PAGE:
I was working on a global brand, and I knew from my time in Seoul that the brand positioning in Australia was wrong. The American context didn’t work in Australia — American cowboy didn’t translate to irreverence. It translated to naff and perhaps a little embarrassing for the target market of early 20 somethings.

So I posed this question to the young account director on the client side by offering an alternative. I simple asked ‘what if’ we considered the cultural nuances of Australia and shifted the brand positioning to …..’. I shared my vision for the brand positioning, scribbled on paper one night over a beer.

He took the scribbled piece of paper to his boss. It turned out that the client was also not happy with the positioning and had been looking for clarity on what that issue was. Within days I was asked by the client to present my ideas to the CEO in person.

This was very bad indeed and in hindsight a really stupid career move on my part. I had let my impatience get the better of me … and if I am honest, I still do. Sharing your ideas with the client was absolutely against the rules of the game — I had stepped well outside my box. Those ideas were strictly meant to come from the senior people at the agency and not some silly little junior.

Well, news came back to the group account director at the agency — my boss. With his loud and booming voice, he called me into his office. The floor went silent as my colleagues counted down the seconds until I came out of the office crying — this was a common occurrence at the time. He loomed large over me as I sat in my chair in front of his desk. His big and bulky frame made me feel physically sick. He gave me two very clear options — present my ideas to the client as requested by the CEO or quit immediately. He preferred the later but couldn’t force me to quit.

I took the option to present my ideas to the client and the advertising agency — 50 people in total. Now consider I was on the lowest rung possible on either client or agency side. It was unprecedented for a client to make such a request and I felt the weight of the responsibility. I was incredibly nervous as I had never presented to such an audience before. And the message from the agency team was very clear — I was on my own. I was ostracised and enemy number 1!

I presented my ideas and was made a fool of publicly and shamed as I stuttered and stammered through the presentation. It was a complete and utter mess. I crashed and burned. I felt naked on stage, and the agency offered no support. I had stepped well out of line, and they were very keen to make an example of me to save face.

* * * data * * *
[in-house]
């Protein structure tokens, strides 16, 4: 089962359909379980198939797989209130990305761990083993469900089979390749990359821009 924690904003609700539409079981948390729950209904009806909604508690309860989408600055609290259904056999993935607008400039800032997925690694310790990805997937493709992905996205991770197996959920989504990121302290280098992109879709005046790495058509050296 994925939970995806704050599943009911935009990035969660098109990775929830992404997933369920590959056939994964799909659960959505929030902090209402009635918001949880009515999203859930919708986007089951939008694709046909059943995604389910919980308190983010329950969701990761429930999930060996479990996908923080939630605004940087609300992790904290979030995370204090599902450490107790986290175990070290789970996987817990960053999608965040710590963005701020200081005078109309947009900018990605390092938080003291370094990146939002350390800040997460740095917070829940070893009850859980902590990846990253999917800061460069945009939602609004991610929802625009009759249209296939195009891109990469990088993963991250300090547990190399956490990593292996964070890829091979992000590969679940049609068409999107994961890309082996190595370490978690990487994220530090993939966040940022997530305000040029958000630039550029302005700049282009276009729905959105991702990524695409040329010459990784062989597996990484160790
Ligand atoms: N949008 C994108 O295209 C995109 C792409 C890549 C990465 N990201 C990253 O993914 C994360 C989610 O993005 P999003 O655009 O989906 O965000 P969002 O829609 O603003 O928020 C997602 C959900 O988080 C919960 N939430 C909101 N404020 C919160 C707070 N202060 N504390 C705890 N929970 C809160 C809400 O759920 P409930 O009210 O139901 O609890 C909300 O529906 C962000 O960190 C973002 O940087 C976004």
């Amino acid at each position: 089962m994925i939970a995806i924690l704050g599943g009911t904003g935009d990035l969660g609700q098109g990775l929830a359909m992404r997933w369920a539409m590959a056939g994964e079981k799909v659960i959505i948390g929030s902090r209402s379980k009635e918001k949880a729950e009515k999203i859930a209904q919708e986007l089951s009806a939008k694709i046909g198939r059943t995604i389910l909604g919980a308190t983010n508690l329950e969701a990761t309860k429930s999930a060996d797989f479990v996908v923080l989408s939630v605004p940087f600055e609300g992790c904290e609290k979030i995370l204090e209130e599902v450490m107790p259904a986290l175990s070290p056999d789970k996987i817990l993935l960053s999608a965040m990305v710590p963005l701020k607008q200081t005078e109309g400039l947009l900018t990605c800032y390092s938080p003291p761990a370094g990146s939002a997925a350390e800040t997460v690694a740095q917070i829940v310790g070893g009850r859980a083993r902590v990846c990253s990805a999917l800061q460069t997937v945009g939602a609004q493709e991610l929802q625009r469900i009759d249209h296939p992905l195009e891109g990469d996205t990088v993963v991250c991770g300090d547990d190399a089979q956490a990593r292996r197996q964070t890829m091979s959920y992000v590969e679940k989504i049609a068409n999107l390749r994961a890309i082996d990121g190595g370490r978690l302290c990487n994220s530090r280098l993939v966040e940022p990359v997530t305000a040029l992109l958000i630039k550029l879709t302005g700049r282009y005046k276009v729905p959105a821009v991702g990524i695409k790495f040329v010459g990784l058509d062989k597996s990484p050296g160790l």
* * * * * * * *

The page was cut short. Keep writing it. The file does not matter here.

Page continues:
After the presentation, I was presented with very little option but to find a new career as the advertising industry in Australia was and is a very small place. Very, very small!

And this is where digital steps into my life.

To find a new career, I went back to the drawing board. I recalled a presentation the previous month by a futurist who had come to the agency to talk about the growing role of digital. It was the late 90s, and the internet was starting to have an impact. The futurist presented this wave of change that was going to hit the marketing and advertising industry. It was going to create transparency and accountability and so a lot of senior executives swam for the beach.

I saw something different — freedom from control. All the senior execs were gone and there were very few of us left failing in the water. But rather than feeling fear, I saw my opportunity to learn without constraints. To start again and perhaps to join the interesting conversations once more.

And so I started volunteering for digital projects in order to start learning how to paddle with the wave. Now, that was in the late 90s, and so it was back when digital was new to businesses, and thus they were pretty risk-averse. They needed to understand what presented a complex and challenging shift for business. And so I reached back into my advertising tool kit and pitched it from the perspective of ‘whats in it for me’ (WIIFM).

And so my ability to communicate with influence was activated. I needed to show the ability of digital to solve big problems both personally and for the broader business. Digital created a place for me to be the connector, the enabler, the translator and the value creator — all in one role.

And as I shared this with the 140 students in the room – I could see all of my superpowers coming together — even the ones that had been a cause for friction in my life. I asked them to consider, what if they (and you) could collect these abilities over time to create a really unique offering that only you can provide. What if that is actually what the future of work looks like?

Even now as a digital strategist, surrounded by a hugely competitive market, I know that only I have this unique collection of skills. This enables me to collaborate freely with other digital specialists. I bring my unique superpower to the table and that table has resulted in some pretty amazing conversations with global thought in the emerging technology space.